An assumption of the sender that the receiver knows how to do something or follow instructions is often wrong and can be misleading.
Likewise, the receiver may also wish to be understood in a certain way and encourage false assumptions by the sender.
For example, in order to prevent false assumptions, a quality control manager should first check whether the workers are familiar with Six Sigma standards before pulling them up for its non-adherence.
Emotional state can pose damaging barrier to communication. If the sender is angry when he or she sends the message, it will affect the way in which the receiver interprets the message.
The sender may come across as aggressive and unapproachable. The receiver might feel threatened or fearful with the result that the receiver might perceive the message in a different way.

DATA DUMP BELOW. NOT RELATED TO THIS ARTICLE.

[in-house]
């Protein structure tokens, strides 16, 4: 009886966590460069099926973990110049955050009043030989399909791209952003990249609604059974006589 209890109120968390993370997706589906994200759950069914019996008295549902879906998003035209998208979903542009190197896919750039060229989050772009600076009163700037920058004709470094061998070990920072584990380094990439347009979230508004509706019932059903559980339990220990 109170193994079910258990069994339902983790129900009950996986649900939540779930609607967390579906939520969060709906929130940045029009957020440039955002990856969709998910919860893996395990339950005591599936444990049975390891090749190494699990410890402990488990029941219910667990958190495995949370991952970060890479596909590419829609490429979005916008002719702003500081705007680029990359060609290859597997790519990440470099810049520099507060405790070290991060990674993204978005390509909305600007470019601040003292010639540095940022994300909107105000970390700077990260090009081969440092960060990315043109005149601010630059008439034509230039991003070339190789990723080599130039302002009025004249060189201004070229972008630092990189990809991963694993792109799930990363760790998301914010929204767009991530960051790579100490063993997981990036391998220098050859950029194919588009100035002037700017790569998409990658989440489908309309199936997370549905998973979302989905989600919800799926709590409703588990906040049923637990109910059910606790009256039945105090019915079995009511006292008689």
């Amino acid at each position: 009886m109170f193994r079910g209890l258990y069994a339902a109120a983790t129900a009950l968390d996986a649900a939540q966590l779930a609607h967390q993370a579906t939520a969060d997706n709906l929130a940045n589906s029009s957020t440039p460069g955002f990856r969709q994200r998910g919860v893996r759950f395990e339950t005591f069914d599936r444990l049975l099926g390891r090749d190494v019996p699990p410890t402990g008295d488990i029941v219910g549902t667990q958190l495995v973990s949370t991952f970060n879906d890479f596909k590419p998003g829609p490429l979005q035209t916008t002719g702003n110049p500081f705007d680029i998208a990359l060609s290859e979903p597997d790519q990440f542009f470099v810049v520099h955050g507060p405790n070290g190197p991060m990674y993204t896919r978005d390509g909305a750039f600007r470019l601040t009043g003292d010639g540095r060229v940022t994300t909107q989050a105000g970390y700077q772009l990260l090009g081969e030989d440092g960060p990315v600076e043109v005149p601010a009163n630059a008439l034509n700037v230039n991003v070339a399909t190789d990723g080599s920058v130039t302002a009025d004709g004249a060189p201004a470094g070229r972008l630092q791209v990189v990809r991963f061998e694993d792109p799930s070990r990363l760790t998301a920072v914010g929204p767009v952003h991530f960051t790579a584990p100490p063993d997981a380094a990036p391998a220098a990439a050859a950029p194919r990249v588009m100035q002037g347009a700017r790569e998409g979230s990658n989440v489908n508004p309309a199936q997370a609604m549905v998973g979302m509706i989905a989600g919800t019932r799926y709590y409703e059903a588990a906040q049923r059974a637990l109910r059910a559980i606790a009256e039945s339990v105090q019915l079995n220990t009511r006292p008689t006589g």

- Attitudes and Values
An attitude is a pre-learned disposition and can be linked closely to a person’s belief and value systems.
Whether your attitude is positive or negative, it can influence the communication process either positively or negatively.
If one of your beliefs is being threatened, you are likely to react emotionally instead of listening attentively to the message.
If the sender of a message has a positive attitude, it may persuade the receiver to actually do what the sender requested.
If the sender has a negative attitude, the receiver may not be inclined to meet the terms of the request.
- Negative Self-mage
Negative self-image can affect both the sender and receiver in the communication process, leading in communication breakdown.
If the sender has a negative self-image, he or she may not be able to relay the message appropriately. Again, the message may be forceless and lacking in conviction.
Likewise, if someone on the receiving end has a poor self-image or lacking self-confidence, he or she might entertain fearful thought—judging oneself as not intelligent enough to understand the message.
- Fear and Defensiveness